After several days of balmy, pleasant weather, we are battening down the hatches in preparation for the next arctic blast! I am sure all of the trees and plants are a little bit confused as to what is going on. Thankfully the strawberries like the cold weather, as long as it isn't sub-zero and doesn't last for days and days. The Farmer would much rather see 100 degree days as 28 degree days. He claims it is much easier to take clothes off, than pile clothes on. I grew up in Wyoming, Colorado, and Utah, I will take THIS cold any day of the week. Hopefully the 5,000 onions that we planted will agree with me. The girls are all coming along in their pregnancies, as we are noticing the "saddle bag" look and the telltale waddle. We are making progress in our preparations to open the first weekend in March. We just had a beef processed and the meat is wonderful, so we will have ground beef in the market, we are also going to have our first round of pork. Delicious smoked bacon and several sausage varieties will be available. I am coming near the end of fruit in the freezer, so there will be a selection of preserves. A hint of things to come on the farm.....Spring festival in May, fresh fruit ice cream, berry picking, bigger assortment of homemade baked goods, and much, much, more! For the record, we only sell what we make, bake, or grow here on the farm! From our farmstead to your table, thank you for all of your support!
If all goes according to well laid plans, by summer, these logs should show signs of tiny little mushrooms bursting forth from the white polka dots ( wax splotches protecting the mushroom spawn). This is one of those maybe it will and maybe it won't experiments. We followed the directions to a tee, and if we are successful, the whole farm may be covered in polka dot logs! The weather has been tolerable, so we have been able to make some progress in planting preparations. The starts in the greenhouses are poking up from the seed trays, the Farmer was able to start planting onions in the field. The strawberries are starting to set green leaves and we are so excited for a great picking season. Our target date to open the market is the first weekend in March. From our farmstead to your table thank you for all of your support!
It has been told that Cleopatra took baths in goat milk because of it's undeniably beneficial qualities that enhanced her complexion and made her luminous skin the topic of conversation at every dinner table in Ancient Egypt. At $9.00 per gallon, that would be a pretty pricey extravagance today, so here is the perfect alternative. Goat Milk Soap. This soap is made the old fashioned oils and lye method, curing for a period of time then packaged and labeled according to the essential oils and herbs that are used in each bar. Goat Milk Soap is nothing short of amazing in its ability to clean skin without irritation or excess dryness, leaving it soft and supple, while the hidden ingredients of cocoa butter, shea butter, almond, avacado,and grapeseed, and olive oils, vitamin E and honey, combined with the coconut oil and palm kernel oil, work deep under the surface to nourish, hydrate, and repair. Only essential oils and herbs and spices are used as fragrance. Nothing artificial!!! The soap is reasonably priced in the market for $3.50 -$4.50 per bar, depending upon the size. Several selections include Tea Tree Oil, Oatmeal & Honey, Citrus, Lavender, Vanilla Bean, Rosemary Mint, Unscented, Patchoulli, just to name a few. Relief from assorted skin conditions can easily be had. As it takes 5 - 6 weeks for the soap to cure, these bars will be ready when we open the market in March. Try a bar and see what great skin really feels like! From our farmstead to your table, or bath tub, thank you for all of your support!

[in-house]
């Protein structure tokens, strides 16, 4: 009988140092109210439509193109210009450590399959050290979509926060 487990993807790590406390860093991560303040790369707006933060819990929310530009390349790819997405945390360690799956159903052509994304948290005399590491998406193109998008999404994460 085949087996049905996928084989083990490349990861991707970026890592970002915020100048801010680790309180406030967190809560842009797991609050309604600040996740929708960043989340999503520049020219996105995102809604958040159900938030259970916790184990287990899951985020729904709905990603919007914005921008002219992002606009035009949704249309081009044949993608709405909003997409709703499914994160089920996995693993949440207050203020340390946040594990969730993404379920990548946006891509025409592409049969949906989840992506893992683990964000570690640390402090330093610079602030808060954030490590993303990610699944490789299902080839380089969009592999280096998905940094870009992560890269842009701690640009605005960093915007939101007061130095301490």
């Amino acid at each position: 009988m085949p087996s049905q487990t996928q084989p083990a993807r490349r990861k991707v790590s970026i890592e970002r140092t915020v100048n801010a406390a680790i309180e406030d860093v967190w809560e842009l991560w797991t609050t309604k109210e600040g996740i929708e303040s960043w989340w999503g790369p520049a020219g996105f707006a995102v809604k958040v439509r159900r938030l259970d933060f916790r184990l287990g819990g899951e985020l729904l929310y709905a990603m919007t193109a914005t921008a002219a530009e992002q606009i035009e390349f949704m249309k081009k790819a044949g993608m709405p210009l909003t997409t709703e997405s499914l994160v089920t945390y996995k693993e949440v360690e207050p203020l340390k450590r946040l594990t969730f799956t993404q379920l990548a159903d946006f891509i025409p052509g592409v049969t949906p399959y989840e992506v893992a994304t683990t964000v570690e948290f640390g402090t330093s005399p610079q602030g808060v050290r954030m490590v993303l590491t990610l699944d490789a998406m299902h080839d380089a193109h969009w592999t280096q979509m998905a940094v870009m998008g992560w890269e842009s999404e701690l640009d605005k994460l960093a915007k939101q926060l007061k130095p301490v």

This was certainly a first for me! Everyone had heard you could do it...... they knew someone, who knew someone who did it, but no one we knew had actually done it themselves! Well, I am here to tell you it works! These are tomatoes picked from the vines we pulled before the big frost last fall, that we hung from the rafters in the barn.The vines are deader than dead but there are still bunches of green tomatoes, still turning. I will probably still be canning last years tomatoes when our this years summer crop is ready to harvest. We are just as busy as we can be getting ready for spring planting. I have been planting starts of lettuce, spinach, swiss chard, cabbage, cauliflower, broccoli, bok choy, in the cold crop greenhouse, and cucumbers, squash, in the hot house. Our pluot trees should be here this week, and it is time for pruning and planting other fruits and berries. For those of you who have fruit trees, remember the dormant tree spray they need before blooming. If you have berries, and you need to divide and conquer. Now is the time for that, also. Dig up any errant shoots and transplant them where you would like for them to grow. Remember that raspberries and blackberries can be invasive, so find a spot that they can multply to their little hearts content. The opening date for the market is going to be pushed back until the first week in March, as we will not have much that will be available until then. Unless everyone wants to come for green onions. The goats milk will start flowing again, and by then we will have some of the additions completed to the market. We will be selling heirloom vegetable starts, onion sets, seed potatoes, among other things for your garden. A word to the wise, and not so wise, PLANT A GARDEN!!! With the price of gas going through the roof, and the fact that truckers will not be able to afford it, grocery prices are going to be ridiculous. If you need some help come ask me, I can give you a few pointers from my successes and my foibles. And if you bring an empty bucket I can fill it up with poop to get you started. From our farmstead to your table, thank you for all of your support!